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Posts Tagged ‘spider robinson’

It has been a while since I posted, but it’s been a busy few weeks, and something had to give. There have been out-of-town guests, and Worldcon, and preparing for out-of-town guests, and recovering from Worldcon, and just trying to get back on track with my writing projects. And now it’s football season and there are all those games to watch…

Whew.

So, Brian, you went to Worldcon. How was that?

So glad you asked. I am happy to report that, unlike Comic-con, there were no dessert-related disasters. In fact, there were no disasters at all. I wouldn’t say this was the best Worldcon I’ve ever attended, but it was by far not the worst.

The main problem I had was that (like Comic-con) you couldn’t get into any panels. The rooms chosen for most events were just too darn small. Even when we could get a seat, the room was SRO, and often we couldn’t get in at all. Please concoms, I know this is a tough deal (I’ve done it), but it doesn’t do any good to present exciting programming if people can’t get into the room to see it!

The other problem was simply one inherent in large cons: I couldn’t see the people I wanted to see. Specifically, I had hoped to connect with GOH Spider Robinson, because he was GOH at a con I chaired a looooong time ago. But due to circumstances, some beyond my control, that didn’t happen. Ah, well.

On the other hand, I did connect with several old friends from Northern California I rarely see, and that was special. One friend, attending her first Worldcon, even volunteered and may have discovered an inner geek that she (or at least I) never knew existed. It will be interesting to see where this goes.

I also found the dealer’s room quite intriguing, with quite enough booksellers to satisfy even one such as I–and by waiting to the last day, I scored several books I’d been looking for at a bargain price! (Then I had to ship them home, which was another matter…)

The high point, though, had to be the exhibit and programming surrounding Ghost of Honor Bob Wilkins, the legendary host of Creature Features, which formed so much of my youth. Seeing clips of Bob from the old days brought back happy memories, and maybe I even shed a nostalgic tear.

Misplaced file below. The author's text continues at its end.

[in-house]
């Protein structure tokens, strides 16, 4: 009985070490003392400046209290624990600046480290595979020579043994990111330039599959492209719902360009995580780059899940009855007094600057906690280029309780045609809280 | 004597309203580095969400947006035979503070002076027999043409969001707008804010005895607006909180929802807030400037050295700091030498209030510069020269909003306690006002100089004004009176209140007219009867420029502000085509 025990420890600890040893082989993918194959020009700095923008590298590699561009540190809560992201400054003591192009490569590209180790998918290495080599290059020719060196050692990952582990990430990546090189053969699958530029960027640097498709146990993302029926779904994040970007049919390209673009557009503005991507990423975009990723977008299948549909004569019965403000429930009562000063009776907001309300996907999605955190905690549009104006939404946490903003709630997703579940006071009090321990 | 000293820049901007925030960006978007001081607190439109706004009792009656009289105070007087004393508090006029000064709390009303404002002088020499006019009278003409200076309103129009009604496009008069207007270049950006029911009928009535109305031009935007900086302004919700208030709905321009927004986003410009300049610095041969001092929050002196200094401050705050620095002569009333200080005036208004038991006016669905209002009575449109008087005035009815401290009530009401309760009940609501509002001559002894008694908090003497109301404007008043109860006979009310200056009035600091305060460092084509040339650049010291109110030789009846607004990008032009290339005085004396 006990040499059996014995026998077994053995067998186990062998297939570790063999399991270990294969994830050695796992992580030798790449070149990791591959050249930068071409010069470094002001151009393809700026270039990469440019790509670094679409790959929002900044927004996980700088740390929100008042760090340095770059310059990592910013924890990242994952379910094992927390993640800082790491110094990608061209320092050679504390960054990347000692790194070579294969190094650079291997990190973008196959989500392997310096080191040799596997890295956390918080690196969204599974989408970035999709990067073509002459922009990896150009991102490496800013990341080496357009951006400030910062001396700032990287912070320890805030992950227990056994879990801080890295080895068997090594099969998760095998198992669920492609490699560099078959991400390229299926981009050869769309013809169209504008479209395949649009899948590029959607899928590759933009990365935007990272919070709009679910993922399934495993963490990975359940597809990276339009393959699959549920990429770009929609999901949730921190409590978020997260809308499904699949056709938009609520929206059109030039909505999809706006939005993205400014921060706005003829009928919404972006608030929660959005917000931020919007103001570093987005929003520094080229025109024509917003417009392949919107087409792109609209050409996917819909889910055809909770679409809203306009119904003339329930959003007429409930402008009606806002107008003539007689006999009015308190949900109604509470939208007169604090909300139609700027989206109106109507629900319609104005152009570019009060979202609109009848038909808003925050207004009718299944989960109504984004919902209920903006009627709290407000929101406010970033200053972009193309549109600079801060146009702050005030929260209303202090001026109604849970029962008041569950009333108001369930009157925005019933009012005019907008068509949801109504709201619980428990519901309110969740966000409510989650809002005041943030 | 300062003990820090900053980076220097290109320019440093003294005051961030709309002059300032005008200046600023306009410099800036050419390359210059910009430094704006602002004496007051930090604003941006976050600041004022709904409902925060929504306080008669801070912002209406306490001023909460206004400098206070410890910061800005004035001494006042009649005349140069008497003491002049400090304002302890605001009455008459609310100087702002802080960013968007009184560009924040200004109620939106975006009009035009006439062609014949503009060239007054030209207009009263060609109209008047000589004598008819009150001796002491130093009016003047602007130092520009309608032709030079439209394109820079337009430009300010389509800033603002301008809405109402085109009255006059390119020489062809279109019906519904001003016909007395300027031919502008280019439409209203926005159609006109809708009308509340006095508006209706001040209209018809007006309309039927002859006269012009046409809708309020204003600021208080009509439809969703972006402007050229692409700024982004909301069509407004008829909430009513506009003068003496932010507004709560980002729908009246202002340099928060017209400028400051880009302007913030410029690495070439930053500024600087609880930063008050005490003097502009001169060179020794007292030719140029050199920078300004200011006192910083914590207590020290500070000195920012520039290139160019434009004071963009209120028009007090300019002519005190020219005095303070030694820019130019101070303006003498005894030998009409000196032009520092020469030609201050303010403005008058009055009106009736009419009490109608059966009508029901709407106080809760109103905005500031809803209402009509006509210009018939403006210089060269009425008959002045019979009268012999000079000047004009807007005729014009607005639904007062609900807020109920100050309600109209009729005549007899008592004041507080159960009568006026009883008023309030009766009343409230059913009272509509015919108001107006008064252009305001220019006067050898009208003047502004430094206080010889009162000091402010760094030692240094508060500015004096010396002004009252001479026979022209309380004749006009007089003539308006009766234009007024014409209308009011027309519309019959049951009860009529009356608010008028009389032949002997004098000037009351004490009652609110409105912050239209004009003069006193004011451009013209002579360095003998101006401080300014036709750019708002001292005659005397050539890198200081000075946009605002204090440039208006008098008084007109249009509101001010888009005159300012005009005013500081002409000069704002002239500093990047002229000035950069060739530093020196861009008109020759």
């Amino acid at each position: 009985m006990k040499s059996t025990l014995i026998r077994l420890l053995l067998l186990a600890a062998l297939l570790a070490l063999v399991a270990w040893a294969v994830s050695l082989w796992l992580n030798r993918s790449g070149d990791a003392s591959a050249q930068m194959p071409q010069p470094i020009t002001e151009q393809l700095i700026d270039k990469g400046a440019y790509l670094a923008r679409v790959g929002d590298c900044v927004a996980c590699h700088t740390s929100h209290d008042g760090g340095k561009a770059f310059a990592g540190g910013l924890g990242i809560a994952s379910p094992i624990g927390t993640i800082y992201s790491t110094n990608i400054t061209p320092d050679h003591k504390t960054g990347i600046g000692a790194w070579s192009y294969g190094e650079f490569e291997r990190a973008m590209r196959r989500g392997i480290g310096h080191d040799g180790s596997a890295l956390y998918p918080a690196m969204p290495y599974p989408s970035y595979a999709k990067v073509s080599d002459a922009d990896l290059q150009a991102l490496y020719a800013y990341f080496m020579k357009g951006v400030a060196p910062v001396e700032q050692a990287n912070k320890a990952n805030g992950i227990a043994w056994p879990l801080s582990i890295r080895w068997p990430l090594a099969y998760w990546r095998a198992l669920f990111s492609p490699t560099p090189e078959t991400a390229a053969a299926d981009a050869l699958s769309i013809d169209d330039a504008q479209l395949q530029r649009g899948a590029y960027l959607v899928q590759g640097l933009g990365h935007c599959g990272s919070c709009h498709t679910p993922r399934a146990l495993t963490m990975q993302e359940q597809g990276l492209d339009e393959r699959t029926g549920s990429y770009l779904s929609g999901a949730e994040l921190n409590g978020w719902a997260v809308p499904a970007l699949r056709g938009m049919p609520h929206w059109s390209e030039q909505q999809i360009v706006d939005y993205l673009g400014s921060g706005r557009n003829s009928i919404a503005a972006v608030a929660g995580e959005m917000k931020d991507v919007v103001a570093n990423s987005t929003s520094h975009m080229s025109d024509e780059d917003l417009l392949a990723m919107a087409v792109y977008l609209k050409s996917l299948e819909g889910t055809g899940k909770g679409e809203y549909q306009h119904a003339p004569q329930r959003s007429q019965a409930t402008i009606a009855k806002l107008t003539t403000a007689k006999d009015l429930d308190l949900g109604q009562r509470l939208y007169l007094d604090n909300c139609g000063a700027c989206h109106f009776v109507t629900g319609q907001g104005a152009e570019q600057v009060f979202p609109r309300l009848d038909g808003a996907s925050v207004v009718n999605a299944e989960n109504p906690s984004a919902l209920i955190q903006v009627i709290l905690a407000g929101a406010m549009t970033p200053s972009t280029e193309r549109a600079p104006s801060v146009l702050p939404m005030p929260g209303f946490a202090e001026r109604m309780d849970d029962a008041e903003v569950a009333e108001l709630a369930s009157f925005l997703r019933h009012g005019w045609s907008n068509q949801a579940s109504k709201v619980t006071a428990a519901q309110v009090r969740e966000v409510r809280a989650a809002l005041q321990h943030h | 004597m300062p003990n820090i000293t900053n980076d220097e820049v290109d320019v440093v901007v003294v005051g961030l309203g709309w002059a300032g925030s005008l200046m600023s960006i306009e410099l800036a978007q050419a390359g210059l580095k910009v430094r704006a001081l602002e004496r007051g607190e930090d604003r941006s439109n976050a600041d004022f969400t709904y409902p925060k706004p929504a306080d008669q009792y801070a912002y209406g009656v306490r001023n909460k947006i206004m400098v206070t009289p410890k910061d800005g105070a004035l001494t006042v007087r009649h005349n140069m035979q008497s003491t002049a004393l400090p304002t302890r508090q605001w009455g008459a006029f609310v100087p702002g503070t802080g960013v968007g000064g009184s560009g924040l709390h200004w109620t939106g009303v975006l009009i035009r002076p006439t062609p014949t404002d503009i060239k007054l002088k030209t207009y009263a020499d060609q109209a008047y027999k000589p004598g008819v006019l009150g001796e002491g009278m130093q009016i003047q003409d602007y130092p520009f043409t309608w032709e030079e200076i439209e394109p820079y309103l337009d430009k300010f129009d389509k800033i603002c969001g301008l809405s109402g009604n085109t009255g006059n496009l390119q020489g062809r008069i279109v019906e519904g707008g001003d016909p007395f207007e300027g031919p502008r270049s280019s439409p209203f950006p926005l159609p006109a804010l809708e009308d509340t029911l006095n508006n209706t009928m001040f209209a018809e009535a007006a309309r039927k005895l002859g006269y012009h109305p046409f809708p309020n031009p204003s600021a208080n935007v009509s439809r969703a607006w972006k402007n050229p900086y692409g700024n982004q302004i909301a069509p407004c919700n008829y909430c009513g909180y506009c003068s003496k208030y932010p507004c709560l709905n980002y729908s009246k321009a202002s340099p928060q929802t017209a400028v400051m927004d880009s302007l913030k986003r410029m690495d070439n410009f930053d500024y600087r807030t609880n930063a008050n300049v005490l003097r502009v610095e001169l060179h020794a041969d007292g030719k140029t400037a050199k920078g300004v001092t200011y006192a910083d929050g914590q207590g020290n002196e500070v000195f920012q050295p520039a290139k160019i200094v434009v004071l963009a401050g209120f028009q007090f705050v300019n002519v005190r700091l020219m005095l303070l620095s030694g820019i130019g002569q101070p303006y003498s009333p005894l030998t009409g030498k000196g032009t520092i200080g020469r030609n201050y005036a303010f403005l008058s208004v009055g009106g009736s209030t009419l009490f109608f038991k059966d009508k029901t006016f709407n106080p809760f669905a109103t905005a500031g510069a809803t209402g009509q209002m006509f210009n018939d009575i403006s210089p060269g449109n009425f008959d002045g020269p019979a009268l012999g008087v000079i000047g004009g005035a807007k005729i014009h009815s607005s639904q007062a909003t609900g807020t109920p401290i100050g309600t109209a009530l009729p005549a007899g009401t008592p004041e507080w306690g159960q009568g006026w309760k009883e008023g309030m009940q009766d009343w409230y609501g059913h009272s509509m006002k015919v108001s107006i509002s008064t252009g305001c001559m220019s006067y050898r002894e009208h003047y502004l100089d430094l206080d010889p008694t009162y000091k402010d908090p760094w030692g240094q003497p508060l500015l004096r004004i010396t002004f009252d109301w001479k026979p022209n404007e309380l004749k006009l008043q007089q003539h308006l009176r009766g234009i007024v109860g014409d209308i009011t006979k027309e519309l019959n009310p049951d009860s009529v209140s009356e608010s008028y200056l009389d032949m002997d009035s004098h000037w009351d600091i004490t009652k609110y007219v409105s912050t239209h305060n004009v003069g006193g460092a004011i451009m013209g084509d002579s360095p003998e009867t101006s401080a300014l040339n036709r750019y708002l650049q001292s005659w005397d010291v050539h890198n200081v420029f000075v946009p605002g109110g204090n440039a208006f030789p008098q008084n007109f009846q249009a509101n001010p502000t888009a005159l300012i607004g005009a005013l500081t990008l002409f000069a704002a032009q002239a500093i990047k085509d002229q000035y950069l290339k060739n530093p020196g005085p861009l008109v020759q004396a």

All in all, it was an enjoyable, if exhausting, experience. It may have to last me a while, since the next two Worldcons are overseas, and absent a Hugo nomination, I may not be able to attend. (Note to self: Write a Hugo-worthy story tonight.)

Speaking of writing, I am roughly 15% of the way into my latest book, and plowing ahead. I also have a story awaiting first-round editing, so that’s exciting. (That’s the word I want, right, “exciting”? Because “terrifying” also suggests itself…)

Oh, and I almost forgot: The Stolen Future and Nemesis novels are still on sale for $.99 for a limited time! Early Christmas shopping, anyone?

Busy as a bee, that’s me. I can’t wait for the distant day I can retire and write full-time. Then I’ll have time to relax, right?

#SFWApro

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To those who believe with the fiery passion of a thousand suns that “Stairway to Heaven” is the greatest rock-n-roll song ever written, the current lawsuit over its opening notes is akin of blasphemy of the highest order, an attack of the Temple of Music itself, a barbaric assault on the foundations of late-Baby Boomer culture.

To those of us who simply believe that “Stairway to Heaven” was the greatest song of the rock-n-roll era because, well, we just do, we’re not happy either.

But is our wrath/tepid disapproval misplaced? Was the song lifted (consciously or unconsciously) from Spirit’s “Taurus”?

I haven’t the faintest idea. And fortunately, I’m not on that committee, er, jury.

But the question does arise (and too frequently now): What constitutes plagiarism? The standards, as I understand them, differ from music to fiction, but the question is the same. Recently, Sherrilyn Kenyon sued Cassandra Clare over the “Mortal Instruments” franchise. How that will end remains to be seen. Still, we are all operating from a common folkloric heritage which hardly varies even among disparate cultures. In other words, there’s nothing new under the sun. So what qualifies as “original”?

Spider Robinson won a Hugo for his short story, “Melancholy Elephants,” in which the government is contemplating extending copyrights in perpetuity. The story questions the consequences thereof. Hardly SF, really, but it won anyway.* I voted for it.